Transcript rdlv turns a skeptical ear and eve ears Soviel AnVirel Soviel propaganda. Menu risk over singly. ' rsl to listen he shortwave broadcasts roup of seven, in the free world, eunl lo read eunl ipted lo readtribute liberation leaflets and under- Austria from Ibund newspapers. near Gained ambushed by' WESTERN SUCCESS IN THE f [ought d«p* COLD WAR ■Icssness 01 t'*e tilled himself, Western political warfare has been itured. lii'Miig increasing Miens-, especially ■ of this incidf*ing the pasl two veeirs. nol only in ■ I bul il wa- satellite countries, hui also within Soviel goverj Soviel I nion. This is largely due to inspect oj grA " ''sl s growing awareness oj the cor- iel occupation ' psychological approach to the en- Kremlin imifft-d peoples. The free world is in the step-up ill schemes* of understanding the importanl oops. This ise of postwar emigres in lhe cold a "generous (J- and realizing lhe power of the in- iie-w ■■|,iei<ert''ious liberation movements. s." but is eii'l-flu- is leading toward a siluation revenl prosperft'h the Communists fear above all ing sufficient ■"■nine moral eunl technical alliance ions lo "go \Ve*Wecn the free world and the liberating if Soviet ocetves behind the Iron Curtain. For SvYsl in Germ4nm"nisl success, Mich an alliance illuenced theirf1 he prevented al all costs. Therein ihe Soviet e the primary objective of their World War r'v™ 'oexistenee" campaign is to I- ,el these trooCP the Western political offensive. In- I,-, men lu i,,.£,L'<"' political warfare by the West. lha, „ive the'"*' 1'illy lhe I niled States, could hern propaganda- 'Use which would set oil indigenous chant marine- ifrati'*g forces. Only these forces can ther delegaliO#J°y 'ommunism in it. own -trong- „,',/, th'" eliminating the possibility of an Inic wnr intact also serve' els Liberation Ir |h(, h.OI1 CurtajCOMMUNIST ATTACK IN ASIA •""l '-• "f ''e'in A • r i ih,- Soviel l"*, Sla* (''"'"iuni-1 strategy is bolrkr organizations fl '"""' virulent than anywhere else. iiii-I- in tbe It''' ' ,'mf,.rf-'<*»'''* from centuries of eolon- *m- inevitably associated with the -id ui/Ff-TFRN L ' I""1* Ikis Induced the dynamic JK wtbitn ce of nationalism, which communism channels as tlse'^ as its own. oj the true «"* ■ lnronslstPncies of the West, and ,le There is » f - -, "s in<'e<*isiveness, have given igious feeling fjtl0"al ""l"'lu- to communism in the imneales all £ '"< ". "'.'■ A'.'" grid's weakest eluded There ""' '^"logically, militarily, economic. ' frl,' orl*t',"^m"™'/v. Western policies seem ussL,!: who lii;%7^^. In India, the British who have rfFEHf N fc S"PP°?S ""' '"'""ali'' Tl,,'1'.' °r rN"*hru. in order to retain Eng- ,J • .Jis monopoly on Indian trade. Hong ■g. overcrowded with refugees from tamunist terror on the mainland, re- s' iu.enseh wft IITJ'T t"^ l""^" R'"1 's convinced W • " for lh'' Communist orl and pieu't"* elf-liberation i /■ ' „;<'•• "V,"*'* "offi'ia!" illicil opium trade he (.omnium p -;„.,, States, after forcing Cl-ianr* in Formosa, now ountry. \W fcj^hek tn'the wa lie strength 4 ■; '■ ■■■■;■■ ^ian^orls Mm. but at the same time'nego- 10 lh(' KusM' fs with Chou Rn-lai. i Communist Chou En-lai has restored " :ni- F • '°. Fast' Even t,,p Pro,I<1 white f ■ V uV'1 ,SJ,)e,n" forred to recognize his • , , -i ^ communism, of which he has are <li llow-R ial line as *' preservation, '"'-is FonrM News, Janua become the major symbol. In Chou En- ■ lai*9 OY n words: '■\m\ Chou En-lai speaks in English to the foreigners. Bul in fifty to a hundred years, another Chou En-lai will speak in Chinese to the foreign people, because all foreign people will speak and think in Chinese." Here is the true disciple of Lenin, en Ham ing his countrymen's nationalisl emotions to advance the cause of world communism. There is nothing differenl nor indigenous aboul Asiatic communism. It was manufactured in Moscow. For the past twenty to thirty years. the men in the Kremlin have been selecting, training, and financing Asiatic Communist leaders, of whom thc most outstanding today are Mao Tse-tung. Chou En-lai, and Ho Chi Minh. The Kremlin continues to finance lliem heavily for psychological warfare hut never gives them quite enough for their industrial needs, in order lo keep them in line. Moscow is the brains and the boss, the director of global strategy. Communism in Asia follows the same basic blueprint as elsewhere. Because conditions arc so ripe For exploitation, it moves faster. In Red China, the base of Asiatic operations, the political climate todav is similar to that in the Soviet 1'nion in 1934-36. People of thirty years and over are generally disillusioned. Hut to the younger genera- lion, communism is still the dynamic foree of the future. Already il lias made their country a power to be reckoned with internalionalh therefore all mean- are worthy to achieve the glorious tomorrow. These means follow the ruthless Communist pattern: TERROR, To young Chinese in their teens, the exaggerated importance accorded them usually overcomes anv inner conflict. The mayor of one Red Chinese city, for example, is only twenty years old. Bul not all young Chinese take to communism. From childhood the Chinese are so deeply ingrained with tradition, family loyalty and filial respect, thai the wrench from ibis ancient culture to lhe Communist code of disrespect, deceit and betrayal is so great that some young people are driven to suicide or insanity. I hese are considered expendable by the Communisl leaders, who are reaching inlo the earlier years to begin the hardening process forcing kindergartners to witness bloody executions, etc. WAR AGAINST PEASANTRY In addition to their frantic efforts to win Chinese youth, the Communist partv is now engaged in a relentless war against the peasantry. Terror tactics followed the Communist process of insinuating themselves into the life of the people. Terror is now open and widespread throughout the rural sections. The Red ry. 1956 Chinese use a simple method to solve the land problem the) shool all owners of 25 or more acres. This land is ostensibly turned over lo the peasants, who soon learn, however, that il belongs to the state. Collectivization- from the firsl razing of individual plots into one large communal acreage outrages the Chinese tradition of personally cherished land. This brings protests that produce swift reprisals. Such is often the case in other violations of Chinese traditions. In the cities, merchants and business men are blackmailed of money and possessions, and then often killed. Anti- Communist leaders are hunted relentlessly murdered if necessary, puhlicK executed whenever possible. Torture i- physical or psychological, or a combination, depending upon the victim and the purpose. .Army and internal security forces are very large. . . . ANTI-COMMUNIST RESISTANCE IN ASIA I he majority of neutral Asians tend to consider communism the progressive force. Anti-communism is associated with the West, and therefore considered reactionary. Onlv recently has actual Asiatic experience with the totalitarian methods of world communism begun to strip away the mask of progressive nationalism so cleverly assumed by the Communists. Interviews with escapees and refugees from Communist-controlled countries reveal that, once the true nature of eommunism is understood, resistance to it is basic in the moral fibre of the Asian. The hundreds of thousands of refugees in South \ ietnam, the thousands who escape al great peril from Red China lo Hong Kong and Formosa, all bear this Out. From the educated former Red Chinese diplomat to the illiterate, impoverished \ ietnamese peasant, lhe reason for resistance is staled simply: "I am a human being- but under communism, one cannot be a human being." This fact was first realized bv the Chinese, whose free governmenl on Formosa is the rallying point lor anti-Communist resistance in tsia. Here the Chinese Nationalist governmenl is setting a positive example, not onlv by intensified political warfare against the Communist mainland—but also bv its energetic job of "cleaning its own house." Corruption in government is reported t obe practically non-existent on Formosa. President Chiang Kai-shek's enlightened land reforms have won the complete loyalty of the peasants. This provides strong propaganda material for the powerful 450.000.watt new Radio Free China. which broadcasts 20 hours daily to the mainland, and for liberation leaflets dropped from airplanes over Red China. It has also served to eliminate Commu- (Continued on faze 41) Page 31 ^ _fs ng r ,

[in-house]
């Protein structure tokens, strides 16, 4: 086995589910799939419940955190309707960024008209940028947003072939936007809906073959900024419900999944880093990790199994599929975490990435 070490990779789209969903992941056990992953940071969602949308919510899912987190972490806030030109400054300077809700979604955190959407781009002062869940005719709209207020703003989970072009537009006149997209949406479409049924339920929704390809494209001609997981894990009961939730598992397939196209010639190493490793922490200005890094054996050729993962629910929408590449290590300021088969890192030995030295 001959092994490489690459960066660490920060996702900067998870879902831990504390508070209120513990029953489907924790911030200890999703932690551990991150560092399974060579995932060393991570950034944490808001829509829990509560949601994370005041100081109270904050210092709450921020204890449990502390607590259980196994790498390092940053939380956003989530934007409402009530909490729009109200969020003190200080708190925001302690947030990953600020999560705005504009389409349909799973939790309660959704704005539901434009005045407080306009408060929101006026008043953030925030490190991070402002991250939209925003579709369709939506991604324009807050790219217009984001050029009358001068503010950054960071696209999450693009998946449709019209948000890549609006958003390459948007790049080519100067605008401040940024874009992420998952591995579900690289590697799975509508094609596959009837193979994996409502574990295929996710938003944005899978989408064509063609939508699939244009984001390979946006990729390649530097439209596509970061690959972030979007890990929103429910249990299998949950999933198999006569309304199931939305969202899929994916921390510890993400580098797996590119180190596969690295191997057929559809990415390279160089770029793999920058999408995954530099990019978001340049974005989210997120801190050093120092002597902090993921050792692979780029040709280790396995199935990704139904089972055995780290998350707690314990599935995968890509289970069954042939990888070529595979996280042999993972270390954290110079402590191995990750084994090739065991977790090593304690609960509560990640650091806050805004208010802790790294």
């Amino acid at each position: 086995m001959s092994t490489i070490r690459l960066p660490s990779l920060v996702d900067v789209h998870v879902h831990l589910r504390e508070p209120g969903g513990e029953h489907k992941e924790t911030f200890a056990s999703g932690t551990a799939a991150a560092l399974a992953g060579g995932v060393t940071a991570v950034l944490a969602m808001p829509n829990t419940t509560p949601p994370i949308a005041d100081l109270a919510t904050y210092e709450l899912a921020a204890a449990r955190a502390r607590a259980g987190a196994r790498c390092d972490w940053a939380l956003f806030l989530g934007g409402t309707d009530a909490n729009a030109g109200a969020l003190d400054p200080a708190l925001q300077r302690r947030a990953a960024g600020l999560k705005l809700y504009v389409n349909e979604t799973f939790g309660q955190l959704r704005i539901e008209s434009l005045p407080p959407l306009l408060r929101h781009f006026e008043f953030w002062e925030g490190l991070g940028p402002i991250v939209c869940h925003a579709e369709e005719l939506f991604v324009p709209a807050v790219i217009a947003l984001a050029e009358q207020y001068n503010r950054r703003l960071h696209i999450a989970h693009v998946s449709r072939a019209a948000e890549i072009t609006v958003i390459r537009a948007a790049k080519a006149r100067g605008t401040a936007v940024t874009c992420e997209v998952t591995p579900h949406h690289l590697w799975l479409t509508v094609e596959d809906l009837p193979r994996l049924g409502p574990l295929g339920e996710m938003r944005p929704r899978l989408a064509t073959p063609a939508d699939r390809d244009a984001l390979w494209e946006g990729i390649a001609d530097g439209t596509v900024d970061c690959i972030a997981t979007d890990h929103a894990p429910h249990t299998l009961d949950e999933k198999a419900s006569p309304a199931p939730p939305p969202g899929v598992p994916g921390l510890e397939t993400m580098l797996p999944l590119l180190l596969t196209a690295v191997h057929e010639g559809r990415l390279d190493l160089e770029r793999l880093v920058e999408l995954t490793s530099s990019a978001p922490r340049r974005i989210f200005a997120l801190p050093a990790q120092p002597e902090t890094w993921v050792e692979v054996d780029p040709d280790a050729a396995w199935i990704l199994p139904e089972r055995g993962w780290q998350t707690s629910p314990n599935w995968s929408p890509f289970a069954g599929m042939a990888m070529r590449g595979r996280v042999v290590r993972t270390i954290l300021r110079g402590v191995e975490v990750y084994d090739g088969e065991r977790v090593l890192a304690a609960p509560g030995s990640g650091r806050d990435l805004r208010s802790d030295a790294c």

File Name uhlib_1352973_v005_n001_033.jpg